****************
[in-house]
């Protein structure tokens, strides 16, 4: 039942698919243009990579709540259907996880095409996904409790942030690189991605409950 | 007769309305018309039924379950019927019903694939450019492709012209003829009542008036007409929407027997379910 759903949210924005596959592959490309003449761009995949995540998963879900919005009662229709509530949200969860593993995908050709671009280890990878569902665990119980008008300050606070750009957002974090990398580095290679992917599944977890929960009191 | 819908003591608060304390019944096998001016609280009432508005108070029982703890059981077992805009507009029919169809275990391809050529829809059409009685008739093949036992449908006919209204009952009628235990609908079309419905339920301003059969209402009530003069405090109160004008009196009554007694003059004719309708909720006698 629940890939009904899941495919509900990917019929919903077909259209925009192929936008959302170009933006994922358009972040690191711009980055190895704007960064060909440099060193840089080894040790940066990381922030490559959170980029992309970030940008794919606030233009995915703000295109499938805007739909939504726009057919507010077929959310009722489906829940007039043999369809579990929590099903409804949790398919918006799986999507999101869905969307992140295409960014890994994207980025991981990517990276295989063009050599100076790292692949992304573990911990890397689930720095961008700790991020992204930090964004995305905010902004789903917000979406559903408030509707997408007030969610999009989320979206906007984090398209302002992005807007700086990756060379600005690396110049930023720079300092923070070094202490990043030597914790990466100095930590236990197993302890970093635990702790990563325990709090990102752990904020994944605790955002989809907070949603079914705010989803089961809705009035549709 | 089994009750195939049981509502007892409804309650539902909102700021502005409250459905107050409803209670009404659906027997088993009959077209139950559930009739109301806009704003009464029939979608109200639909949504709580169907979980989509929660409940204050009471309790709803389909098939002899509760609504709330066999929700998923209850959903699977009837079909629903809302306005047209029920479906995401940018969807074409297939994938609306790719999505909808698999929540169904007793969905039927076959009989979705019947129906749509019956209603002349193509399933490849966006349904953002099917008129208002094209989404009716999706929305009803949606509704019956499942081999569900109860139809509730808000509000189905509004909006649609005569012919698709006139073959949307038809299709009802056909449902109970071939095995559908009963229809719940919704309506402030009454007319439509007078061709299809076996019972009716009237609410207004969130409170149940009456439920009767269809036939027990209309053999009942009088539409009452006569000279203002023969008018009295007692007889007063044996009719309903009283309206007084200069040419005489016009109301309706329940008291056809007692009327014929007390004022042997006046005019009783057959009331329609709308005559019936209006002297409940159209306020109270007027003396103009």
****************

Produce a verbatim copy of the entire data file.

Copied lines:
[in-house]
């Protein structure tokens, strides 16, 4: 039942698919243009990579709540259907996880095409996904409790942030690189991605409950 | 007769309305018309039924379950019927019903694939450019492709012209003829009542008036007409929407027997379910 759903949210924005596959592959490309003449761009995949995540998963879900919005009662229709509530949200969860593993995908050709671009280890990878569902665990119980008008300050606070750009957002974090990398580095290679992917599944977890929960009191 | 819908003591608060304390019944096998001016609280009432508005108070029982703890059981077992805009507009029919169809275990391809050529829809059409009685008739093949036992449908006919209204009952009628235990609908079309419905339920301003059969209402009530003069405090109160004008009196009554007694003059004719309708909720006698 629940890939009904899941495919509900990917019929919903077909259209925009192929936008959302170009933006994922358009972040690191711009980055190895704007960064060909440099060193840089080894040790940066990381922030490559959170980029992309970030940008794919606030233009995915703000295109499938805007739909939504726009057919507010077929959310009722489906829940007039043999369809579990929590099903409804949790398919918006799986999507999101869905969307992140295409960014890994994207980025991981990517990276295989063009050599100076790292692949992304573990911990890397689930720095961008700790991020992204930090964004995305905010902004789903917000979406559903408030509707997408007030969610999009989320979206906007984090398209302002992005807007700086990756060379600005690396110049930023720079300092923070070094202490990043030597914790990466100095930590236990197993302890970093635990702790990563325990709090990102752990904020994944605790955002989809907070949603079914705010989803089961809705009035549709 | 089994009750195939049981509502007892409804309650539902909102700021502005409250459905107050409803209670009404659906027997088993009959077209139950559930009739109301806009704003009464029939979608109200639909949504709580169907979980989509929660409940204050009471309790709803389909098939002899509760609504709330066999929700998923209850959903699977009837079909629903809302306005047209029920479906995401940018969807074409297939994938609306790719999505909808698999929540169904007793969905039927076959009989979705019947129906749509019956209603002349193509399933490849966006349904953002099917008129208002094209989404009716999706929305009803949606509704019956499942081999569900109860139809509730808000509000189905509004909006649609005569012919698709006139073959949307038809299709009802056909449902109970071939095995559908009963229809719940919704309506402030009454007319439509007078061709299809076996019972009716009237609410207004969130409170149940009456439920009767269809036939027990209309053999009942009088539409009452006569000279203002023969008018009295007692007889007063044996009719309903009283309206007084200069040419005489016009109301309706329940008291056809007692009327014929007390004022042997006046005019009783057959009331329609709308005559019936209006002297409940159209306020109270007027003396103009």